AWS Architecture Blog

Building a Data Pipeline for Tracking Sporting Events Using AWS Services

In an evolving world that is increasingly connected, data-centric, and fast-paced, the sports industry is no exception. Amazon Web Services (AWS) has been helping customers in the sports industry gain real-time insights through analytics. You can re-invent and reimagine the fan experience by tracking sports actions and activities. In this blog post, we will highlight common architectural and design patterns for building a data pipeline to track sporting events in real time.

The sports industry is largely comprised of two subsegments: participatory and spectator sports. Participatory sports, for example fitness, golf, boating, and skiing, comprise the largest share of the market. Spectator sports, such as teams/clubs/leagues, individual sports, and racing, are expected to be the fastest growing segment. Sports teams/leagues/clubs comprise the largest share of the Spectator sports segment, and is growing most rapidly.

IoT data pipeline architecture overview

Let’s discuss the infrastructure in three parts:

  1. Infrastructure at the arena itself
  2. Processing data using AWS services
  3. Leveraging this analysis using a graphics overlay (this can be especially useful for broadcasters, OTT channels, and arena users)

Data-gathering devices

Radio-frequency identification (RFID) chips or IoT devices can be worn by players or embedded in the playing equipment. These devices emit 20–50 messages per second. These messages are collected and output using JSON. This information may include player coordinate positions, player speed, statistics, health information, or more. To process the game, leagues, coaches, or broadcasters can analyze this data using analytics tools and/or machine learning.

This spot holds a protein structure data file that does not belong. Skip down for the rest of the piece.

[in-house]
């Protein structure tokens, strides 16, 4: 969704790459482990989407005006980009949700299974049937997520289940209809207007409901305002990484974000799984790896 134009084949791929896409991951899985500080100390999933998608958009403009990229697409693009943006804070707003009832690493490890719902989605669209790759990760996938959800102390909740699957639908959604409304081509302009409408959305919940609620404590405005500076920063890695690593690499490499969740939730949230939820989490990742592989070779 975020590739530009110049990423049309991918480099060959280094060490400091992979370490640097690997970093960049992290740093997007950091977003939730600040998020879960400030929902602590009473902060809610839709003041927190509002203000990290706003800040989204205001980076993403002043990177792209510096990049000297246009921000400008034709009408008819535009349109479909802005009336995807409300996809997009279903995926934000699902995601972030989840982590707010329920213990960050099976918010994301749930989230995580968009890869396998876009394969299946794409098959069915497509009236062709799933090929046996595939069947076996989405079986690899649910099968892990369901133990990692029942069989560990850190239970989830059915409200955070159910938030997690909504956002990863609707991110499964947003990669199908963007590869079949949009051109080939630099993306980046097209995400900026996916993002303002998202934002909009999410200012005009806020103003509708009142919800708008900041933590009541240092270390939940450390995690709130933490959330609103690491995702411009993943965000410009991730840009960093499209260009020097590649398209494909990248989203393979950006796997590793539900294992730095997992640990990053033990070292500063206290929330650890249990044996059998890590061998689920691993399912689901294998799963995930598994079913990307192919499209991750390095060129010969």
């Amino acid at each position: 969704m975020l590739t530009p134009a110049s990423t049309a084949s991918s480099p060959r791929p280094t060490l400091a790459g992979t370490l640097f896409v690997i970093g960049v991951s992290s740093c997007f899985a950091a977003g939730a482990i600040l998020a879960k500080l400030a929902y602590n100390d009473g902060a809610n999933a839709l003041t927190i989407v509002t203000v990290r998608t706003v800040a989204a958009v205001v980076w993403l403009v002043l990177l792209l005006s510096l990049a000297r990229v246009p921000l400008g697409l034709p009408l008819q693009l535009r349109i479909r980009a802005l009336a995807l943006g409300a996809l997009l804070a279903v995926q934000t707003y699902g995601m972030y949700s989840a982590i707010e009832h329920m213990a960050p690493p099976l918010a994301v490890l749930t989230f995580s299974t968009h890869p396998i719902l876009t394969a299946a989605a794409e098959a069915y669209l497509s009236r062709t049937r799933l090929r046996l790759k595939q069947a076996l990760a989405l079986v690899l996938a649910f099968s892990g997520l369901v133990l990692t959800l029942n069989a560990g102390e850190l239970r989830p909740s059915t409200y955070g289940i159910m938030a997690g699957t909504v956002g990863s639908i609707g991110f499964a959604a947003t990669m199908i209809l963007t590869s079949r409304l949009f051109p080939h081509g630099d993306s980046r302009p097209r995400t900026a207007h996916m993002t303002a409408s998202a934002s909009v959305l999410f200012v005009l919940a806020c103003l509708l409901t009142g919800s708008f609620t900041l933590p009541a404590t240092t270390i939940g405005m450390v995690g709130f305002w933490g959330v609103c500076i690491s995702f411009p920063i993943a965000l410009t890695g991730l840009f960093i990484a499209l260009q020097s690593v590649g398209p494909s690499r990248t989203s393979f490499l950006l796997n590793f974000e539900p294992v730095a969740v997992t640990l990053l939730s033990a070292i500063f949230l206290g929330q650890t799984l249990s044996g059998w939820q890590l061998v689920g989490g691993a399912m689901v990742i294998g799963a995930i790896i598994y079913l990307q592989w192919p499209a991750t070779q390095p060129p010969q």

Figure 1. Data pipeline architecture using AWS Services

Figure 1. Data pipeline architecture using AWS Services

Processing data, feature engineering, and model training at AWS

Use serverless services from AWS when possible in order to keep your solution scalable and cost-efficient. This also helps with operational overhead for teams. You can use the Kinesis family of services for stream ingestion and processing. The streaming data from hundreds to thousands of IoT sources (from equipment and clothing) can be fed to Amazon Kinesis Data Streams (KDS). KDS and Amazon Kinesis Data Firehose provide a buffering mechanism for streaming data before it lands on Amazon Simple Storage Service (S3). With Amazon Kinesis Data Analytics, you can process and analyze Kinesis stream data using powerful SQL, Apache Flink, or Beam. Kinesis Data Analytics also supports building applications in SQL, Java, Scala, and Python. With this service, you can quickly author and run powerful SQL code against Amazon Kinesis Streams as your source. This way you can perform time series analytics, feed real-time dashboards, and create real-time metrics. Read more about Amazon Kinesis Data Analytics for SQL Applications.

You might want to transform or enhance the streaming data before it is delivered to Amazon S3. Amazon Kinesis Data Firehose can be used with an AWS Lambda function to do the transformation. Let’s say you have a player prediction timestamp that you want to represent in a different time format to different ML algorithms. Lambda can process and transform this data. Kinesis Data Firehose will deliver the transformed and raw data to the destination (Amazon S3). This can occur after the specific buffering size or when the buffering interval is reached, whichever happens first.

For more complex transformations, AWS Glue can be used. For example, once the data lands in Amazon S3, you can start preparing and aggregating the training dataset using Amazon SageMaker Data Wrangler. As part of the feature engineering process, you can do the following:

  • Transform the data
  • Delete unneeded columns
  • Impute missing values
  • Perform label encoding
  • Use the quick model option to get a sense of which features are adding predictive power as you progress with your data preparation

All the data preparation and feature engineering tasks can be performed from Data Wrangler’s single visual interface.